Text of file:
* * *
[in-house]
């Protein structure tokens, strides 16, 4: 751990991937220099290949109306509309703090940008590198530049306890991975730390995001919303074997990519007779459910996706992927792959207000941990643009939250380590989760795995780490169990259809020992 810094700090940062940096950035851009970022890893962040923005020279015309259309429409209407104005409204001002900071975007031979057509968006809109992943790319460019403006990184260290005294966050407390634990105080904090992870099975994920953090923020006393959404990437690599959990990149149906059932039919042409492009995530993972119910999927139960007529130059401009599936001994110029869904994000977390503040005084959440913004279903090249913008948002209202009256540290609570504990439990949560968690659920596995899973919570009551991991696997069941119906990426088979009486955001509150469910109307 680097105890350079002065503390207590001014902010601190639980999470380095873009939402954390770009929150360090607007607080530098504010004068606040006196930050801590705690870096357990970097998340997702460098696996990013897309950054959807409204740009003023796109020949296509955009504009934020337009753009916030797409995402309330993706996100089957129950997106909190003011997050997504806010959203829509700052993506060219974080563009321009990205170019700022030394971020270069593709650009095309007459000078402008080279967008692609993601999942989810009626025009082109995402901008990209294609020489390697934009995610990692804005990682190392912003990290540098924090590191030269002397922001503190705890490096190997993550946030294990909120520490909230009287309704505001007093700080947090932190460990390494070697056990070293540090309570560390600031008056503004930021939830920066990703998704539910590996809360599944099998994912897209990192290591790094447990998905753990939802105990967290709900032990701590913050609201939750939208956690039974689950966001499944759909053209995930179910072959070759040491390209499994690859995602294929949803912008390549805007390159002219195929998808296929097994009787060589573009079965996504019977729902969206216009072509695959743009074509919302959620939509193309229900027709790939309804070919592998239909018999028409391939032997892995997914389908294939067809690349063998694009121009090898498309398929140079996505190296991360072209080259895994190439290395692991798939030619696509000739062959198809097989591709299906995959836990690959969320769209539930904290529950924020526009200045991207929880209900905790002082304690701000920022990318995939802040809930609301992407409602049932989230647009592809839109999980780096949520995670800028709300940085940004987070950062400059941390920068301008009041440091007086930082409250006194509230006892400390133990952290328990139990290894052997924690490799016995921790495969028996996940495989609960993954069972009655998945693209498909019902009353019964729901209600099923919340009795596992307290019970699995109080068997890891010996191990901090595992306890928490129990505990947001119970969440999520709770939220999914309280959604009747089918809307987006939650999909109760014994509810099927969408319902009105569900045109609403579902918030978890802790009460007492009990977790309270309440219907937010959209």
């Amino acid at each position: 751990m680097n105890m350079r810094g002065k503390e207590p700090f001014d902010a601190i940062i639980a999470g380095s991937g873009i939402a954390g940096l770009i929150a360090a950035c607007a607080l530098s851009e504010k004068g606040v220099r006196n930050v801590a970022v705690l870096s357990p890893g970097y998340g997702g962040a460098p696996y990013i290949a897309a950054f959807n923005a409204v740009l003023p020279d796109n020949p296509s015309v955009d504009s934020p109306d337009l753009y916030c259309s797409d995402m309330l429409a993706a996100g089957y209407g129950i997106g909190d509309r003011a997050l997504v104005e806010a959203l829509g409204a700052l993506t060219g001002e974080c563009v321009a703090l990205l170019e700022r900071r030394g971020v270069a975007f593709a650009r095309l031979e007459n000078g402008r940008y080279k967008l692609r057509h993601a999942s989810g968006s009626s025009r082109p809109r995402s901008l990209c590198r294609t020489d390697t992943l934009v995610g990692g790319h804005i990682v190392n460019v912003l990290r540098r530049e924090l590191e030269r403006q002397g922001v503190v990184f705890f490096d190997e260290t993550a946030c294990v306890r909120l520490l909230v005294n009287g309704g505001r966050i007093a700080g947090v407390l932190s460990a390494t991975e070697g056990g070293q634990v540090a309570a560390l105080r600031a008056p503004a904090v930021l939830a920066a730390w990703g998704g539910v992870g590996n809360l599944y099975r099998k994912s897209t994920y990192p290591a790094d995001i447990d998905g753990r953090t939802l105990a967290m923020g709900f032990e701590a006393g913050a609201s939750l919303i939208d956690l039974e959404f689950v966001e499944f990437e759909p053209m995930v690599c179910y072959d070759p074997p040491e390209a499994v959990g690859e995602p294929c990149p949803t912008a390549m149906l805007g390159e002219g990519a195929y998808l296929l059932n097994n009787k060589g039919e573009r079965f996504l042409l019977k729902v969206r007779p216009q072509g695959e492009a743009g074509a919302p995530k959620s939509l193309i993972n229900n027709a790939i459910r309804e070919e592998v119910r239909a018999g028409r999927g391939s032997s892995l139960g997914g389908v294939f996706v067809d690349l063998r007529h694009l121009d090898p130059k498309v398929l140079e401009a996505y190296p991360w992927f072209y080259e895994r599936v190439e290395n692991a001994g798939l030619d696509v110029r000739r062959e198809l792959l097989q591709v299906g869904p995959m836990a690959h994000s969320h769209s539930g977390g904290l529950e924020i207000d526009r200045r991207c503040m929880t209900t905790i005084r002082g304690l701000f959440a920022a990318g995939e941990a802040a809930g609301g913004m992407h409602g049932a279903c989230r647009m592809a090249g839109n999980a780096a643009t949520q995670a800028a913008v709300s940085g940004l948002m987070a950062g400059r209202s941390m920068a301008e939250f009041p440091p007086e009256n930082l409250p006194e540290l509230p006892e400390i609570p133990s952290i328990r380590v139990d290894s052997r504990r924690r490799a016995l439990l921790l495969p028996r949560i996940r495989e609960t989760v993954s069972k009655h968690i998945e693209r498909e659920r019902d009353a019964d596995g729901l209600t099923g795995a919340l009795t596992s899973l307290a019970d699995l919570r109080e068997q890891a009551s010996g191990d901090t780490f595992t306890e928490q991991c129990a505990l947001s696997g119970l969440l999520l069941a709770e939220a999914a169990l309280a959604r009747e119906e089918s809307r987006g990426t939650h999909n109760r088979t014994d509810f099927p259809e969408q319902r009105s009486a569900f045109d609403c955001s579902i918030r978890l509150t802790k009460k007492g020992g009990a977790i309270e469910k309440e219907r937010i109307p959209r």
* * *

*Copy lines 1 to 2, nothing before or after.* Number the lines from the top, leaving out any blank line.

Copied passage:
[in-house]
């Protein structure tokens, strides 16, 4: 751990991937220099290949109306509309703090940008590198530049306890991975730390995001919303074997990519007779459910996706992927792959207000941990643009939250380590989760795995780490169990259809020992 810094700090940062940096950035851009970022890893962040923005020279015309259309429409209407104005409204001002900071975007031979057509968006809109992943790319460019403006990184260290005294966050407390634990105080904090992870099975994920953090923020006393959404990437690599959990990149149906059932039919042409492009995530993972119910999927139960007529130059401009599936001994110029869904994000977390503040005084959440913004279903090249913008948002209202009256540290609570504990439990949560968690659920596995899973919570009551991991696997069941119906990426088979009486955001509150469910109307 680097105890350079002065503390207590001014902010601190639980999470380095873009939402954390770009929150360090607007607080530098504010004068606040006196930050801590705690870096357990970097998340997702460098696996990013897309950054959807409204740009003023796109020949296509955009504009934020337009753009916030797409995402309330993706996100089957129950997106909190003011997050997504806010959203829509700052993506060219974080563009321009990205170019700022030394971020270069593709650009095309007459000078402008080279967008692609993601999942989810009626025009082109995402901008990209294609020489390697934009995610990692804005990682190392912003990290540098924090590191030269002397922001503190705890490096190997993550946030294990909120520490909230009287309704505001007093700080947090932190460990390494070697056990070293540090309570560390600031008056503004930021939830920066990703998704539910590996809360599944099998994912897209990192290591790094447990998905753990939802105990967290709900032990701590913050609201939750939208956690039974689950966001499944759909053209995930179910072959070759040491390209499994690859995602294929949803912008390549805007390159002219195929998808296929097994009787060589573009079965996504019977729902969206216009072509695959743009074509919302959620939509193309229900027709790939309804070919592998239909018999028409391939032997892995997914389908294939067809690349063998694009121009090898498309398929140079996505190296991360072209080259895994190439290395692991798939030619696509000739062959198809097989591709299906995959836990690959969320769209539930904290529950924020526009200045991207929880209900905790002082304690701000920022990318995939802040809930609301992407409602049932989230647009592809839109999980780096949520995670800028709300940085940004987070950062400059941390920068301008009041440091007086930082409250006194509230006892400390133990952290328990139990290894052997924690490799016995921790495969028996996940495989609960993954069972009655998945693209498909019902009353019964729901209600099923919340009795596992307290019970699995109080068997890891010996191990901090595992306890928490129990505990947001119970969440999520709770939220999914309280959604009747089918809307987006939650999909109760014994509810099927969408319902009105569900045109609403579902918030978890802790009460007492009990977790309270309440219907937010959209």